Admiring the decaying beauty of abandoned railroads is just one of myriad hobbies Japan’s railway enthusiasts indulge in.

But fueled by a broadening appreciation for the subculture and growth in train travelers, these rusty remnants of industrialization are gathering new steam as tourist attractions while serving as a reminder of how rural depopulation is slowly killing off one of the oldest forms of public transportation in the nation’s countryside.

The May issue of the bimonthly Tabi to Tetsudo (Travel and Railways) featured deserted railroads on its cover, a first since it was rebooted in 2011 under a new publisher.

“We wanted to show that these rail lines can still carry a purpose after going defunct,” said editor-in-chief Tomomichi Magara.

The cover story introduced readers to numerous sites scattered across the nation, including the Taushubetsu Bridge in Hokkaido. Erected in 1937 as part of an extension of a local train line, it fell into disuse in 1955 and is known as the “phantom bridge” because it gets submerged every summer when the water level in the lake it stands in rises due to melting snow and rainfall.

“There’s been interest in abandoned railroads for some time, but I think they really caught on as a tourism destination recently,” said Junichi Sugiyama, a railway journalist and author of train-related books who describes himself as a nori-tetsu (people with a passion for train travel).

From audiophiles obsessed with the sounds of engines, station jingles and announcements (oto-tetsu) to collectors of boxed lunches sold in stations (ekiben-tetsu), the nation’s trainspotters can be classified into a variety of categories.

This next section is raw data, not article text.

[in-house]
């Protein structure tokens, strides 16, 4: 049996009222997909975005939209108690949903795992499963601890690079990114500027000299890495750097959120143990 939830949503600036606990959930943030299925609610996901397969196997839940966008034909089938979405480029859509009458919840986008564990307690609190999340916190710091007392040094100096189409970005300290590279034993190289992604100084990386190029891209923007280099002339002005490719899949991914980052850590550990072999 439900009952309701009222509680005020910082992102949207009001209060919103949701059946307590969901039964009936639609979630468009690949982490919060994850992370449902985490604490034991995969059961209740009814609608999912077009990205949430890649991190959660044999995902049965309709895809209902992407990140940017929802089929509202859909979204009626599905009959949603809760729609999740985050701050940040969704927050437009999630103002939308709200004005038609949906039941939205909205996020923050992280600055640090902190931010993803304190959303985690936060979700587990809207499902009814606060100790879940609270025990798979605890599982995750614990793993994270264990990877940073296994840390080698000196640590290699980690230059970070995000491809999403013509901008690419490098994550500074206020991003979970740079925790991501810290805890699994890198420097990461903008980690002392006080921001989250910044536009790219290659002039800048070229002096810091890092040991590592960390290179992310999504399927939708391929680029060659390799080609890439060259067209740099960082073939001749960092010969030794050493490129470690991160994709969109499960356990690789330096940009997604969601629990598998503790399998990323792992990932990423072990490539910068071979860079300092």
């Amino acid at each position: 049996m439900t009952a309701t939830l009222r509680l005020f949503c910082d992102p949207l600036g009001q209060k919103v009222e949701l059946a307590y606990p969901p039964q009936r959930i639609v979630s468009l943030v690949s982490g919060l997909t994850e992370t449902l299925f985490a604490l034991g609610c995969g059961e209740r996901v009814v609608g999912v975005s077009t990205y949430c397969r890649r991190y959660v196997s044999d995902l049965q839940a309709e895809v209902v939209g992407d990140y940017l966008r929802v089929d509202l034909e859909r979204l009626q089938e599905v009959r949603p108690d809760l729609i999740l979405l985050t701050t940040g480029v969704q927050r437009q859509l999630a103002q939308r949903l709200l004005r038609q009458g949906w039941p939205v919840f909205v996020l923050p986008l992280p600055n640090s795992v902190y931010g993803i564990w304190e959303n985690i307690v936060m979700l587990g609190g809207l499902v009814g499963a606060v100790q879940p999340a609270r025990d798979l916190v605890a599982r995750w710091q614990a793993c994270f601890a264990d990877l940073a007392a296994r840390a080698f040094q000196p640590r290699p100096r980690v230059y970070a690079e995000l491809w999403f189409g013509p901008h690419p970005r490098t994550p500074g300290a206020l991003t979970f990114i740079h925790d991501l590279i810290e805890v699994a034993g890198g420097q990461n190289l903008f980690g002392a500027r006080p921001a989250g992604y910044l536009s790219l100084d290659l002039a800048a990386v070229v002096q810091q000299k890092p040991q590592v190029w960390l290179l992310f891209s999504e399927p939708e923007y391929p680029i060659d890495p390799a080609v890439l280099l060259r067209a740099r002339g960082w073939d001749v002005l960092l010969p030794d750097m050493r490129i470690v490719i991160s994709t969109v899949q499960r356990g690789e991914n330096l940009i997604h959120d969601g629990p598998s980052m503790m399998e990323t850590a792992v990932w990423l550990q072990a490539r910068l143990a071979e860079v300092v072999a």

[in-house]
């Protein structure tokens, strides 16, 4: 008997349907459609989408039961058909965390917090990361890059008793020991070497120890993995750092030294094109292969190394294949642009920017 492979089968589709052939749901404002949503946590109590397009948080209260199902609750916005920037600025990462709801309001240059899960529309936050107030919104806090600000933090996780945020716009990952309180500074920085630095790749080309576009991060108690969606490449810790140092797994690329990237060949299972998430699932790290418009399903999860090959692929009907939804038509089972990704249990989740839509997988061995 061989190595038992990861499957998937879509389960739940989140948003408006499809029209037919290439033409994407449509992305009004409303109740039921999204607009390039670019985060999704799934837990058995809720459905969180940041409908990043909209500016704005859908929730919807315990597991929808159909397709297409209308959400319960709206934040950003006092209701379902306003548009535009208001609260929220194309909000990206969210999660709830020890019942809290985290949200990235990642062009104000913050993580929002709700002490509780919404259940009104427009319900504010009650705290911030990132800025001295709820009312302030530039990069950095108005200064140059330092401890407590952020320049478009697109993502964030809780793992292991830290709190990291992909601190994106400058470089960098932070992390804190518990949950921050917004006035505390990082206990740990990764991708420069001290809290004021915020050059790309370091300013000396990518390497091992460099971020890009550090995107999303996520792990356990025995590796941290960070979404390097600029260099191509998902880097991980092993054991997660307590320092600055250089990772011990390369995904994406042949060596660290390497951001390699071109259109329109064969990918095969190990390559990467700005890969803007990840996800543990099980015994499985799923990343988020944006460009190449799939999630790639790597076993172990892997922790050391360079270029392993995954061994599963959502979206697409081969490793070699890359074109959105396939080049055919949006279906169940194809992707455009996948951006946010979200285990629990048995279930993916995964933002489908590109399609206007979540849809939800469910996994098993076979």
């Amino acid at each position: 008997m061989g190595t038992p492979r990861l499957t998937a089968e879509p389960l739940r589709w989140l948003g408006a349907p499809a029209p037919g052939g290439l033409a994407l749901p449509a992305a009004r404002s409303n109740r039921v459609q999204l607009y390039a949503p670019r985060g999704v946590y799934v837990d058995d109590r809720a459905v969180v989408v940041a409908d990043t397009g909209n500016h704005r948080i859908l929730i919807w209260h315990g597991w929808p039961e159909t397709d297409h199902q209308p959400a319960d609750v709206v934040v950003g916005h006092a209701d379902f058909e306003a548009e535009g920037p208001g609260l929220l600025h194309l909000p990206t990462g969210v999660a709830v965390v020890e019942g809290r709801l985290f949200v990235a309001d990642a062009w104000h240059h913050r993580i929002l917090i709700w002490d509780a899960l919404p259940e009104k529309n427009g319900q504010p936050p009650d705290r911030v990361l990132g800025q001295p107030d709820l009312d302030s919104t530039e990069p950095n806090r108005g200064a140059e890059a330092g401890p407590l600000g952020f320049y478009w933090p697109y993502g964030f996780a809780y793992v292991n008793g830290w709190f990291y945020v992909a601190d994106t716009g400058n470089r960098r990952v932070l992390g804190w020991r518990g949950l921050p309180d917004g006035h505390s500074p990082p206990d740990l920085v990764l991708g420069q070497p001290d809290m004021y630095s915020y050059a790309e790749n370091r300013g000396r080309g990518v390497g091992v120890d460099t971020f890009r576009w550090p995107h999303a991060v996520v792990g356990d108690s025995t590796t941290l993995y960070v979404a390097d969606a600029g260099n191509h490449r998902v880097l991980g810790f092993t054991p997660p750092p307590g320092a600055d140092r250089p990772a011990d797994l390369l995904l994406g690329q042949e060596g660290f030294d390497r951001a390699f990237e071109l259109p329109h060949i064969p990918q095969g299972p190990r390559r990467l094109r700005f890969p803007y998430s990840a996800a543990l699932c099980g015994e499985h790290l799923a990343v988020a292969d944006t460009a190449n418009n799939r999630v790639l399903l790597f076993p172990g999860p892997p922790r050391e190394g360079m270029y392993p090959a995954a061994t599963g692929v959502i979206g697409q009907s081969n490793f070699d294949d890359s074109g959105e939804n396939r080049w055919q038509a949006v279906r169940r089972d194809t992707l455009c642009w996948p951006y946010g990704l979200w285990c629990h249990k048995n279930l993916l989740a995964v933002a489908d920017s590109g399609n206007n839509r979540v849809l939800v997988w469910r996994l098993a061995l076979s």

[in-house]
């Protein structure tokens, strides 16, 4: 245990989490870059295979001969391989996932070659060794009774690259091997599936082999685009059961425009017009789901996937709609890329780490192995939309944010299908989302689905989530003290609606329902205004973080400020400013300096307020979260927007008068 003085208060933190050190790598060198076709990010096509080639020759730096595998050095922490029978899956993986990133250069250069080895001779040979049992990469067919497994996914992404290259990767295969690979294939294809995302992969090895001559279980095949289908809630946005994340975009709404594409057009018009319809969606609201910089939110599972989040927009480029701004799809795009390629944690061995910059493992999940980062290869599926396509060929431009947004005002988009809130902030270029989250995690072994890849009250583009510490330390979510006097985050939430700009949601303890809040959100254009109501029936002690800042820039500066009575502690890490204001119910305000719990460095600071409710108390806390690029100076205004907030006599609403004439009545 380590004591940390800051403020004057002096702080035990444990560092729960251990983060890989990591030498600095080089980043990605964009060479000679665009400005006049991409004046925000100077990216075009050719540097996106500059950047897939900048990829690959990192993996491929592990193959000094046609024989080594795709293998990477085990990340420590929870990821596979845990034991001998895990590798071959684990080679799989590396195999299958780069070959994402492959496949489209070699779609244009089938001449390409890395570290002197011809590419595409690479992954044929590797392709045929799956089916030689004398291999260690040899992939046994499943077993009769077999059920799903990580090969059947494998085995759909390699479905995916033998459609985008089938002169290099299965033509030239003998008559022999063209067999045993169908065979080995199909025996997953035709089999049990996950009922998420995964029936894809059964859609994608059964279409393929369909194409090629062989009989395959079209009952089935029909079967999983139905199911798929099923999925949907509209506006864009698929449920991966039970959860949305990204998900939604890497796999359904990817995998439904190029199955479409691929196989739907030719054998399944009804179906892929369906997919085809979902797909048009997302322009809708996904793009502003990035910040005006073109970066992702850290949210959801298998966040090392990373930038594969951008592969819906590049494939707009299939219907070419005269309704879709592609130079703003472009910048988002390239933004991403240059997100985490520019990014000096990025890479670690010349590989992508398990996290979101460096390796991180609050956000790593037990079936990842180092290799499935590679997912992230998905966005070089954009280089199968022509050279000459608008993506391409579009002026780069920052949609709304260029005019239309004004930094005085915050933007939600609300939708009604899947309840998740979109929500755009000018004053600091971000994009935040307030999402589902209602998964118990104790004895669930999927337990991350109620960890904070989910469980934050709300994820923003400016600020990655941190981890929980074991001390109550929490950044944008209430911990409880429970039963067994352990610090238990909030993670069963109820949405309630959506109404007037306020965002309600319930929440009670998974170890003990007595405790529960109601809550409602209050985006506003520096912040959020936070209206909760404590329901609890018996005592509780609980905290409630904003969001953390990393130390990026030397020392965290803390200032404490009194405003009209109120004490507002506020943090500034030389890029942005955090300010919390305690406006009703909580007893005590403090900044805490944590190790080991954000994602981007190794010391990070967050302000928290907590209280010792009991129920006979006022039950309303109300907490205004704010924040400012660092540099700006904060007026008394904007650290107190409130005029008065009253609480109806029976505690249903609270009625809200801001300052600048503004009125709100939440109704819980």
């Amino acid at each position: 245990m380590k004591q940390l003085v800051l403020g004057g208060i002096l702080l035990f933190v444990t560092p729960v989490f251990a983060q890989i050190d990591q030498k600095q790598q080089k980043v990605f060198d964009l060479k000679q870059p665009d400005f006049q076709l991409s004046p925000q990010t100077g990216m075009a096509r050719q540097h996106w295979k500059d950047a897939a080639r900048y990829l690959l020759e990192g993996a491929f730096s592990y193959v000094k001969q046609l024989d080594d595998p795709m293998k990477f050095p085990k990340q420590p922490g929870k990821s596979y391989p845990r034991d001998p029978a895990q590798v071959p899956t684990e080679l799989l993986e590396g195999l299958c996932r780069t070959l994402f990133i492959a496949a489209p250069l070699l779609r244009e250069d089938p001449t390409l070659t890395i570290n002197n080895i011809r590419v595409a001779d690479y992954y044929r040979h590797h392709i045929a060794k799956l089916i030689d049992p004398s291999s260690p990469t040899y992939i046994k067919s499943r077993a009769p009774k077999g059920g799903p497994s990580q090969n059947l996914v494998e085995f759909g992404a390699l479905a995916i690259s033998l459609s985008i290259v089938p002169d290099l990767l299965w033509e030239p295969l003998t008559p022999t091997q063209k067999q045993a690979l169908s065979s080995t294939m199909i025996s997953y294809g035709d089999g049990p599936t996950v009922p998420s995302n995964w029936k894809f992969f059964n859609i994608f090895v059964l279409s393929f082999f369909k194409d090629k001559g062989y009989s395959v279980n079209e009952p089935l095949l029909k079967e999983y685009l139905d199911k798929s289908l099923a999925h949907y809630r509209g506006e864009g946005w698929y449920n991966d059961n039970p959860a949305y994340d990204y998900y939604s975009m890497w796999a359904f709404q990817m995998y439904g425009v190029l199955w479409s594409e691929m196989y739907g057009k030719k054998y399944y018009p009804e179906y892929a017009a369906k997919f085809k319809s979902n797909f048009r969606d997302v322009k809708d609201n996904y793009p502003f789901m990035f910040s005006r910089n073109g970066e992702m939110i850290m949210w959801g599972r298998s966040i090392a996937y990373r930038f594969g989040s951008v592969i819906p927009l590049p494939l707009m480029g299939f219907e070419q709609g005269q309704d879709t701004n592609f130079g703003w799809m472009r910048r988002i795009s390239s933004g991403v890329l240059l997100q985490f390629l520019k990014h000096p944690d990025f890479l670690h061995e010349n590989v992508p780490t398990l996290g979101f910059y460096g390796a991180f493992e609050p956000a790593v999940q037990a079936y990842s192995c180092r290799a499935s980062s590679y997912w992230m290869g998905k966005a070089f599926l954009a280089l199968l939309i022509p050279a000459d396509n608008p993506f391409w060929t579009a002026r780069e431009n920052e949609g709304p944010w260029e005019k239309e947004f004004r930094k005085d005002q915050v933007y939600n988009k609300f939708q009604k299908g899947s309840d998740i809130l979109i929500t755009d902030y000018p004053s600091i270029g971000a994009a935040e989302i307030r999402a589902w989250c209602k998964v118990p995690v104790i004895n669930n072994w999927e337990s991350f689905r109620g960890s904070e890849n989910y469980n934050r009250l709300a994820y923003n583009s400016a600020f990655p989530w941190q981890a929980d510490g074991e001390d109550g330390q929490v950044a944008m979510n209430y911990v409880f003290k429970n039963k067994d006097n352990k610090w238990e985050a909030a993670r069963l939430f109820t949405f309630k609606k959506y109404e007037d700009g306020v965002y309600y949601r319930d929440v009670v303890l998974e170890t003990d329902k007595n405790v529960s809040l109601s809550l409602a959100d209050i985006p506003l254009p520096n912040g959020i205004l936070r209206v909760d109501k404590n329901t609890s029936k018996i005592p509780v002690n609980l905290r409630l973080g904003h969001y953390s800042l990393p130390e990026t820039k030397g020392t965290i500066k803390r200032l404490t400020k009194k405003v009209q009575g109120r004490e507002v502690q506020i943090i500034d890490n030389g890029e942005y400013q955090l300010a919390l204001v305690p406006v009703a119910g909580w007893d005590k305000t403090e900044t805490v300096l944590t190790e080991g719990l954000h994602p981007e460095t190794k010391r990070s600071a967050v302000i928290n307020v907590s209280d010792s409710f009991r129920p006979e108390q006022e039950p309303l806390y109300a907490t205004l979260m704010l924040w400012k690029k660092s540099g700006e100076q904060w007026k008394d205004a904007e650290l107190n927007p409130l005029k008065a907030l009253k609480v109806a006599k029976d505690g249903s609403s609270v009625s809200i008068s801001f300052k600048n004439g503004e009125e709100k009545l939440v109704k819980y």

Sugiyama said the fascination with trains was once considered a niche hobby embraced among fervent railway otaku (geeks). But their tastes and aesthetics became more widely accepted in the mid-2000s thanks to increased media coverage and prominent television celebrities sharing their love of railroads.

The culture may have found fertile ground here, in a country that’s world-renowned for its punctual train-centered transport system. “You can hop on a train for as little as ¥140. It’s a very approachable pastime,” Sugiyama said.

Among the throngs of train experts, fans of train-related ruins (haisen-tetsu) are known for paying homage to railways that went derelict due to historical, economic and geographical factors.

The recent trend, however, appears to target a wider audience by focusing on entertainment rather than nostalgia.

In April 2017, 15 groups from 12 prefectures gathered in Gifu Prefecture to create the “Lost Line Association” to promote the recreational use of defunct railways to revitalize their aging rural communities.

A nonprofit based in Kamioka, a former mining town that’s now part of Hida, Gifu Prefecture, that played a central role in forming the organization, had a proven track record.

After the Kamioka Railway discontinued services in 2006, the group began offering rail-bike tours, fastening mountain bikes together to ride along part of the tracks. Prices for tours start at ¥3,000 and the attraction has been a hit, drawing around 40,000 customers a year.

Yukako Taguchi of the Kamioka Machizukuri Network, which operates the service, said most of the clientele are not rail buffs but regular tourists looking for fun activities while traveling through the region known for its rich history and hot springs.

While other municipalities and railway preservation associations visit Kamioka in search of clues to emulate its success, Taguchi said many elements come into play in determining the fates of similar ventures.